Photo of Hudson River plane crash downs TwitPic

After photo was posted on several news sites, the service went down due to a flood of traffic from around the world.

Daniel Terdiman Former Senior Writer / News
Daniel Terdiman is a senior writer at CNET News covering Twitter, Net culture, and everything in between.
Daniel Terdiman
2 min read

The rapid-fire spread of a close-up photo of the US Airways plane that crashed in the Hudson River Thursday resulted in the service that hosted the picture going down.

This photo, of the US Airways jet that crashed into the Hudson River Thursday, brought so much traffic to TwitPic that the site, which allows users of several mobile phones to post pictures to Twitter, saw its servers get overloaded. Click image for larger version. Janis Krums

TwitPic, an application that allows users to take pictures from their mobile phones and append them to Twitter posts, went down after at least 7,000 people attempted to view the photo of the airplane taken from a commuter ferry by Sarasota, Fla., resident Janis Krums.

According to Noah Everett, the founder of TwitPic, who still runs the service by himself, after the photo of the plane was re-tweeted by a large number of people and then picked up by several news sites, including Silicon Alley Insider, the resulting traffic was too much for the site's servers.

Everett called it a "snowball effect."

In fact, Everett said this wasn't the first time someone had used TwitPic to post a photo of an airplane accident. He explained that a passenger on a Continental Airlines plane that went off the runway in Denver in December used the service to post a photo. But that time, the service was able to stay up.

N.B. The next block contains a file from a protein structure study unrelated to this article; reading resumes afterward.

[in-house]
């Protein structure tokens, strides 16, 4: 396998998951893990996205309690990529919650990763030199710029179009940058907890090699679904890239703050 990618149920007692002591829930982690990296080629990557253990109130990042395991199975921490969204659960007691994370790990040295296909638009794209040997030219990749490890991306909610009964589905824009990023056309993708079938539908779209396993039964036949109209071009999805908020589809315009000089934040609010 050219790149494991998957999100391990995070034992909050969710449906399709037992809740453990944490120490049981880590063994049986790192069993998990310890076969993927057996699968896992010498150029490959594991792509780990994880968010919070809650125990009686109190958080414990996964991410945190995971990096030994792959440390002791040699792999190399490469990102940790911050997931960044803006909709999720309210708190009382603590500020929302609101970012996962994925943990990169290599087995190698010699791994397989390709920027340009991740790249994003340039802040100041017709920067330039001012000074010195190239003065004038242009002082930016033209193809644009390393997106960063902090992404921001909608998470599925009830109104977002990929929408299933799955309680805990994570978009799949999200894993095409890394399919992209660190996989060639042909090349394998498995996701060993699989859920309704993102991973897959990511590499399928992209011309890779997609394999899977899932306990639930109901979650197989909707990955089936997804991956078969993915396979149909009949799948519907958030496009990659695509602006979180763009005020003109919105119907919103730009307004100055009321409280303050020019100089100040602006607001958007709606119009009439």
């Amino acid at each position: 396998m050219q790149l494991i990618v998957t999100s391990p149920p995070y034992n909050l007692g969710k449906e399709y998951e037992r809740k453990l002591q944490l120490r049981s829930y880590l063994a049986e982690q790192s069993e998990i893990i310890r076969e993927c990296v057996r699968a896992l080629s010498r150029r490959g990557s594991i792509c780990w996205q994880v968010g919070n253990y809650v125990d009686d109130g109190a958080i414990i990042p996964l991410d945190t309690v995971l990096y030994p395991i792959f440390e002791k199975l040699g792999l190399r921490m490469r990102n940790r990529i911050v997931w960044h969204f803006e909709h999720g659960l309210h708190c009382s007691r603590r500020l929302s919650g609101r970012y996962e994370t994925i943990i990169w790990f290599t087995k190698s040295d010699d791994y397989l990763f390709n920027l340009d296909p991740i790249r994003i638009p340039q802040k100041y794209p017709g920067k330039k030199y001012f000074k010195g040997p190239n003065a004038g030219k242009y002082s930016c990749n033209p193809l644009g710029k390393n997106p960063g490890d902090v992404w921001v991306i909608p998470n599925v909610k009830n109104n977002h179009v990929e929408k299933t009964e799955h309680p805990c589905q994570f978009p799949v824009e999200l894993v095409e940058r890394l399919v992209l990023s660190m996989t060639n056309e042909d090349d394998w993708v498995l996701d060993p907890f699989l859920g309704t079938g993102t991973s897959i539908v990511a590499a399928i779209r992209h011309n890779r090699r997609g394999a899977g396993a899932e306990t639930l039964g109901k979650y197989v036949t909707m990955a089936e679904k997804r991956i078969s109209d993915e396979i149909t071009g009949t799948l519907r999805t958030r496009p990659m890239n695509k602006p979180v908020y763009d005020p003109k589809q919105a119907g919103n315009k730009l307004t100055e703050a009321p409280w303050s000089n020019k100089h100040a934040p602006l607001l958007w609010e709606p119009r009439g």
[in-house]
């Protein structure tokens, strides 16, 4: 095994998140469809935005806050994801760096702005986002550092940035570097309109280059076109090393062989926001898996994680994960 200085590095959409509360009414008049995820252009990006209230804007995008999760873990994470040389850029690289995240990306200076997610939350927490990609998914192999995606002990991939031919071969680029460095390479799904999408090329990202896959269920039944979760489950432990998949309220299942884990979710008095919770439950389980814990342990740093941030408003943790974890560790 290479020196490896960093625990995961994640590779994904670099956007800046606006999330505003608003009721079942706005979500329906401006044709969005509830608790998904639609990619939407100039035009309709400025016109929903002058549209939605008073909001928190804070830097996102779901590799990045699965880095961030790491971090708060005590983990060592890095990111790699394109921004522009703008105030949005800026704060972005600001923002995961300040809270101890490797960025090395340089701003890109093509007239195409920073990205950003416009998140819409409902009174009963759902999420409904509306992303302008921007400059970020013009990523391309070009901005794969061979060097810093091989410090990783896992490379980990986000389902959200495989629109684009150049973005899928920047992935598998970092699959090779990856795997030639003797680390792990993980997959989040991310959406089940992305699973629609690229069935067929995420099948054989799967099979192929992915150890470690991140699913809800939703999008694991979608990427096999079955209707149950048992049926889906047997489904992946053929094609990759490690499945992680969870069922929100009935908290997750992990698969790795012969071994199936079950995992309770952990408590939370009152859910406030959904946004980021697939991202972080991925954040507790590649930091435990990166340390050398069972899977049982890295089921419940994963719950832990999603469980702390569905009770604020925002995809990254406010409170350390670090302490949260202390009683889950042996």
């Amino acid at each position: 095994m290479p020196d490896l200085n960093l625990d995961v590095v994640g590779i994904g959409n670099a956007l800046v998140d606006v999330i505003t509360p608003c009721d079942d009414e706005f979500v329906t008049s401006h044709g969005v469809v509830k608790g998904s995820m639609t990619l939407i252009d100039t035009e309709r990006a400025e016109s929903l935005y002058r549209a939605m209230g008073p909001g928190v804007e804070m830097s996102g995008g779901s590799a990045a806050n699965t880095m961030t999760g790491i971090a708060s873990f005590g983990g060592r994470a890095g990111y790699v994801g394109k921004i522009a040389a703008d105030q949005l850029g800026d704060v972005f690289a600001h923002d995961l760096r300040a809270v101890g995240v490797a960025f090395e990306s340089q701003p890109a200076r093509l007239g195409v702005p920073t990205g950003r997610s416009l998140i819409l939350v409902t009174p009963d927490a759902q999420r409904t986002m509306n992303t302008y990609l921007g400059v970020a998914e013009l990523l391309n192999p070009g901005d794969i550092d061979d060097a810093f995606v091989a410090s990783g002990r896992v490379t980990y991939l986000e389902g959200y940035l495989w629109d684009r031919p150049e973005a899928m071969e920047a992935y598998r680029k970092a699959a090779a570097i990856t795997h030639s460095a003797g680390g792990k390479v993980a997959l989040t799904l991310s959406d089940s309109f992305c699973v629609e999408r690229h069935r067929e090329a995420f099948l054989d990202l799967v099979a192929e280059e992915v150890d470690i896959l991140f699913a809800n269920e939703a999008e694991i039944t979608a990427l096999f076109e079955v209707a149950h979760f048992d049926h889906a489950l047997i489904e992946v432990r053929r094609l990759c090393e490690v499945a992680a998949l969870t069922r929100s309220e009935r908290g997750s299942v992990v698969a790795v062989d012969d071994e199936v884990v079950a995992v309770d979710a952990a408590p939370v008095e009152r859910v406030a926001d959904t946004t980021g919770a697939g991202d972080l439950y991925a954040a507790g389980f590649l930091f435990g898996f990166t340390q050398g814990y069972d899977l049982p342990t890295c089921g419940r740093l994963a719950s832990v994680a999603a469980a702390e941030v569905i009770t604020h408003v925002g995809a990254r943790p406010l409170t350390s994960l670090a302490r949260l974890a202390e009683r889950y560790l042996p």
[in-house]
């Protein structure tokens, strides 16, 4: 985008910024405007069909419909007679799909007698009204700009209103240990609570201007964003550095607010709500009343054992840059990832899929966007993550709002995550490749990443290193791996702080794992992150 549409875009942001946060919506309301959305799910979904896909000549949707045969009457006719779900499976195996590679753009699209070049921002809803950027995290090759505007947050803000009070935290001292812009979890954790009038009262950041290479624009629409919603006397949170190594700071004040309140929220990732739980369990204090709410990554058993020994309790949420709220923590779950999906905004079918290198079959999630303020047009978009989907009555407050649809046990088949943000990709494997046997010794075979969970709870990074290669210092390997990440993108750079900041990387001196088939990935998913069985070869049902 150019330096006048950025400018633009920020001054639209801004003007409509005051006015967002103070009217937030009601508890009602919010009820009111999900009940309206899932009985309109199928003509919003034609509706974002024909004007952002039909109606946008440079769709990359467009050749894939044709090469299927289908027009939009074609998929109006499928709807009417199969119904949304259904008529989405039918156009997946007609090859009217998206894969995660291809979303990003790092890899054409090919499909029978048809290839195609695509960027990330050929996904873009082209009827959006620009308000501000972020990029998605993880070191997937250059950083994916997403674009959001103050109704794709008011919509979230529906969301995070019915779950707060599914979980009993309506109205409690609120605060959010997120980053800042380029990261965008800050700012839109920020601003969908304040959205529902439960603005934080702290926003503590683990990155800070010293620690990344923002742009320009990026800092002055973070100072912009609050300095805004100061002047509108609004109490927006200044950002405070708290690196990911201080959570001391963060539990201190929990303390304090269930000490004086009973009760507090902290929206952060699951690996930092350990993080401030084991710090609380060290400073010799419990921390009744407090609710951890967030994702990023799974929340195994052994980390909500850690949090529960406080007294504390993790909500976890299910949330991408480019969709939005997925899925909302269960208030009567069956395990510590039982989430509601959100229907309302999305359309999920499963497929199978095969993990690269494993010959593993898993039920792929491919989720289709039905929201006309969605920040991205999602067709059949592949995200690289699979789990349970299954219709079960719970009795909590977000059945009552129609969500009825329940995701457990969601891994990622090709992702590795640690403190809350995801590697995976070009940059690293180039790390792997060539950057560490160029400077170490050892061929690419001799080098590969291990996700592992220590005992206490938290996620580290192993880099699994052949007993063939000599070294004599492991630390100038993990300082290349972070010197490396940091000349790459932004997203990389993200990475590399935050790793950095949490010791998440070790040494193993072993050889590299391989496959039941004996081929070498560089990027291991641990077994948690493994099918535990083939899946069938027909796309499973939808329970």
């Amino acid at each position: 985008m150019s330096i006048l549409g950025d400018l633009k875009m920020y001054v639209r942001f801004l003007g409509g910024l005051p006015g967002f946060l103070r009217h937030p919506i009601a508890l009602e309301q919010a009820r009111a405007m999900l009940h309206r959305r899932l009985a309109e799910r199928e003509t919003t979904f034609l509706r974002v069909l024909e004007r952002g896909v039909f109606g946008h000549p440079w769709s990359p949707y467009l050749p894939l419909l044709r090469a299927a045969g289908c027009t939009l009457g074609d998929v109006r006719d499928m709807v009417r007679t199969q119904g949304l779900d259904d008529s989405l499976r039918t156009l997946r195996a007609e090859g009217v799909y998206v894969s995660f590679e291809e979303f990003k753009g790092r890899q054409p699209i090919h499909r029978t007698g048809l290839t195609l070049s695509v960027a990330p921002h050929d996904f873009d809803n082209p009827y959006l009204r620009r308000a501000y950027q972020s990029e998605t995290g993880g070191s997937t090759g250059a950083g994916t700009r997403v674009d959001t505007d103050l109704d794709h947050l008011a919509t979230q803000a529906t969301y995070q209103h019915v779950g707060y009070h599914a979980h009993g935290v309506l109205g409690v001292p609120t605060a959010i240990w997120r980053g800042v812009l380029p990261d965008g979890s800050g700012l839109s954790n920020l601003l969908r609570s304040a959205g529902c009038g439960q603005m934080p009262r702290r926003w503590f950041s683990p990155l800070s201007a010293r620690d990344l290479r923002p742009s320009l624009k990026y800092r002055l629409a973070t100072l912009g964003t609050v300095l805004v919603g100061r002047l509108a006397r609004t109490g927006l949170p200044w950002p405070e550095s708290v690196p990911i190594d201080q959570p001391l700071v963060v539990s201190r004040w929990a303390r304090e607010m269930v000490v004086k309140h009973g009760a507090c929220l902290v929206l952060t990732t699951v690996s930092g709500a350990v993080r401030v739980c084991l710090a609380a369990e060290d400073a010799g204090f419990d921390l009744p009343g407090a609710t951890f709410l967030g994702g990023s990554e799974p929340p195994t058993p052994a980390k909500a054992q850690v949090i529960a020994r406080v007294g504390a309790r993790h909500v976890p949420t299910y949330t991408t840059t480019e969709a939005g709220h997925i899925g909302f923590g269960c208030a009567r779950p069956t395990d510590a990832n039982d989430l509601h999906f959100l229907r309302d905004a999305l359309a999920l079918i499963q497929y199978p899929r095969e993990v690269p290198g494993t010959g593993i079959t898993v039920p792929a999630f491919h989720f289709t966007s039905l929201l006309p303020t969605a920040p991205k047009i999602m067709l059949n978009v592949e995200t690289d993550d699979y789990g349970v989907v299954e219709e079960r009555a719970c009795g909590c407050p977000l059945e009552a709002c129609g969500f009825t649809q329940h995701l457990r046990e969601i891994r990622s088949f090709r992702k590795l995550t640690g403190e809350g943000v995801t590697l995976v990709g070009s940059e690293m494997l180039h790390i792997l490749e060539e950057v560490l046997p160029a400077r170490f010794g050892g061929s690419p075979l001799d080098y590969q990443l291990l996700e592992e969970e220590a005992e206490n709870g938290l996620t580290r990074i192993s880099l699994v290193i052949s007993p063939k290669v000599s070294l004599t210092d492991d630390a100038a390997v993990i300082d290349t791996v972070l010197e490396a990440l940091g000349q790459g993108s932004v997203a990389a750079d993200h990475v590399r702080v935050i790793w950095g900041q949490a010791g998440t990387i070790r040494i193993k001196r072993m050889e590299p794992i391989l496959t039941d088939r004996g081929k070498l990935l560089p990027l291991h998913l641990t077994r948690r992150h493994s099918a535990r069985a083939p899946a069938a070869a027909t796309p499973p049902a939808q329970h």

Perhaps because of the national interest in an airplane accident taking place in direct view of Manhattan, the traffic produced by Krums' photo was higher than in the case of the Denver accident, Everett suggested.

And while the circumstances of Thursday's accident were unfortunate--though, miraculously, no one died in the crash--Everett admitted that the fact that Krums' photo got so much attention was validation of the utility of TwitPic.

"We haven't gotten so much press coverage before," Everett said.

"It's shocking, and it's a good feeling--though (also) not a good feeling because it's bad news," Everett said.

He also said that he's got additional servers that are soon going to be in place.

"In a month's time (something like) this will not affect us anymore," he explained. "We're working to be able to handle our growth, but this is definitely a wake-up call showing the power of breaking news and TwitPic."

Everett said that there had been about 7,000 views of the picture before the site went down, and that there were about 500 additional requests to view it every 15 or 20 seconds.

He also said that while he couldn't be immediately sure, it was likely that Krums had used an Apple iPhone to take the picture, given that it was 600x800 pixels, the average size of an iPhone picture.

By 2:35 p.m. Pacific, about two hours after the photo was taken, TwitPic was back up.

Everett said, "I hope it stays up. I'll be working on this through the night."